America's curiosity about weight-loss surgery has expanded with our waistlines

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By Jennifer Thomas By Jennifer Thomas

PHOENIX -- America's curiosity about weight-loss surgery has expanded with our waistlines. It’s a drastic decision patients and their doctors must weigh carefully, especially with all the options out there.

Mayo Clinic gastrointestinal surgeon Michael Sarr said in no way is weight-loss surgery a shortcut, but rather a medical solution for heading off the unhealthy ravages of obesity.

“High blood pressure, degenerative joint disease, diabetes, heart disease, sleep apnea and a bunch of other things,” Sarr said.

Among the innovative surgical approaches is the gastric band.

“Imagine it as a doughnut hat's placed around the top of the stomach,” Sarr continued. "So it decreases the size of the connection between the swallowing tube and the stomach, and it limits the rate at which stuff passes through."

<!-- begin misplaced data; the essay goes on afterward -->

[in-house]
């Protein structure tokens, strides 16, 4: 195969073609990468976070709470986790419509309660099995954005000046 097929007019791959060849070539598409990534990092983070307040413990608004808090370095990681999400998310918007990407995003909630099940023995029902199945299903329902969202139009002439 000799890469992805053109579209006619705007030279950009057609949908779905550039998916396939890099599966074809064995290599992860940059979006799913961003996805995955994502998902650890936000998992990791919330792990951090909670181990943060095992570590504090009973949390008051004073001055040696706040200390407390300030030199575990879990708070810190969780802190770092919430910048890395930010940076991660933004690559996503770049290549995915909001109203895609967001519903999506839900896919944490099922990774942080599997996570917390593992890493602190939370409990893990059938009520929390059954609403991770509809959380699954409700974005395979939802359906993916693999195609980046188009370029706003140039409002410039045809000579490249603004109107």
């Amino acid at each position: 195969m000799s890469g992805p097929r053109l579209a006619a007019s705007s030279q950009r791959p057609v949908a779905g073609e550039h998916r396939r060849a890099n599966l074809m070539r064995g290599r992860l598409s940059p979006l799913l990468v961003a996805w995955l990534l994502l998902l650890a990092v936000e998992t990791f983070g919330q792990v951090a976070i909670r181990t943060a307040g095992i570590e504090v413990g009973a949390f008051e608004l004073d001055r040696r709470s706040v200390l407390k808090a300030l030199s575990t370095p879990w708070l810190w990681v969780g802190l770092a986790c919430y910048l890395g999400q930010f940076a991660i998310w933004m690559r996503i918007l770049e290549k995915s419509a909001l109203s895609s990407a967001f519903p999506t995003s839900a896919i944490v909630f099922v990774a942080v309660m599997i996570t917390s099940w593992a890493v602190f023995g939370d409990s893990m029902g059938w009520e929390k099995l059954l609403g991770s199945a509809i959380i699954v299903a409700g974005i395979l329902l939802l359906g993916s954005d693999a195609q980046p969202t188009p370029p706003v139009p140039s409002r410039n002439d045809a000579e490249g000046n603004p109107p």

Sarr said one problem with the band is that it's too easy to cheat on a diet. This perhaps means loading up on high-calorie ice cream or sweets, which will slip through the band.

There are some other weight-loss procedures people can choose.

“The second, which is probably the most common, is called Roux-en-Y gastric bypass,” Sarr said. “So it works in two ways.  It works by decreasing the amount that you can eat and it works such that you decrease the part of the small intestine where most of the absorption occurs.”

The third one is called the Sleeve Gastrectomy. It reduces the stomach to about the size of a man's thumb

“That's kind of the hot operation now because there's no bypass,” Sarr said. “Everything that you eat goes through the normal channel. It's just that you can't eat very much."

Only about 5 percent of obese people are successful at dropping half of their body weight through diet and exercise. This is compared to a 60 percent success rate for gastric bypass patients.

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